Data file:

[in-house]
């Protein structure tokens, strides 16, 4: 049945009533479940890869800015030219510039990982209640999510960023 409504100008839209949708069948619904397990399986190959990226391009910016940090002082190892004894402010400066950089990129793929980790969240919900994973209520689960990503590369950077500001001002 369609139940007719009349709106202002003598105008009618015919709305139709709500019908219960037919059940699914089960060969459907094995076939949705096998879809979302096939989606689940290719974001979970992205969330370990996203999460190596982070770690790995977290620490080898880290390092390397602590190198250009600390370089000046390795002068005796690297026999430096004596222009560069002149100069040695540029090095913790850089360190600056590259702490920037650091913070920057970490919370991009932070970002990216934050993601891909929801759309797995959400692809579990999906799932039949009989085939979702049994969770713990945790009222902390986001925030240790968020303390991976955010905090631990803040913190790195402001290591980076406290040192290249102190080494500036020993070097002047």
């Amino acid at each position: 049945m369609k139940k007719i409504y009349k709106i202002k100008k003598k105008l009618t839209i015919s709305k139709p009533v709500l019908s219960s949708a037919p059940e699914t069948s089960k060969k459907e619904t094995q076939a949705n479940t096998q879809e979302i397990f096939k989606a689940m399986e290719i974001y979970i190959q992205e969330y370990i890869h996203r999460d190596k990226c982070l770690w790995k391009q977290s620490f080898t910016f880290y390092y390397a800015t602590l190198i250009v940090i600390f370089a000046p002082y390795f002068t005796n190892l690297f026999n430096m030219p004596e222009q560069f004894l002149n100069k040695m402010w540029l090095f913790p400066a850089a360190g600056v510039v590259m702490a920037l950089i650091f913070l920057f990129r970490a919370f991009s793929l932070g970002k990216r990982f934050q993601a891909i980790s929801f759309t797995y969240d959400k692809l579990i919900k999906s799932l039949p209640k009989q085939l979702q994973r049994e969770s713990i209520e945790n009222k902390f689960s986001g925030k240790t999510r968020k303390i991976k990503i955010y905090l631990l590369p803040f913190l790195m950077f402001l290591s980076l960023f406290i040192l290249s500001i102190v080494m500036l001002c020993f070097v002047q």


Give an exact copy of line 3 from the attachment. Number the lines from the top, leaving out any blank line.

């Amino acid at each position: 049945m369609k139940k007719i409504y009349k709106i202002k100008k003598k105008l009618t839209i015919s709305k139709p009533v709500l019908s219960s949708a037919p059940e699914t069948s089960k060969k459907e619904t094995q076939a949705n479940t096998q879809e979302i397990f096939k989606a689940m399986e290719i974001y979970i190959q992205e969330y370990i890869h996203r999460d190596k990226c982070l770690w790995k391009q977290s620490f080898t910016f880290y390092y390397a800015t602590l190198i250009v940090i600390f370089a000046p002082y390795f002068t005796n190892l690297f026999n430096m030219p004596e222009q560069f004894l002149n100069k040695m402010w540029l090095f913790p400066a850089a360190g600056v510039v590259m702490a920037l950089i650091f913070l920057f990129r970490a919370f991009s793929l932070g970002k990216r990982f934050q993601a891909i980790s929801f759309t797995y969240d959400k692809l579990i919900k999906s799932l039949p209640k009989q085939l979702q994973r049994e969770s713990i209520e945790n009222k902390f689960s986001g925030k240790t999510r968020k303390i991976k990503i955010y905090l631990l590369p803040f913190l790195m950077f402001l290591s980076l960023f406290i040192l290249s500001i102190v080494m500036l001002c020993f070097v002047q």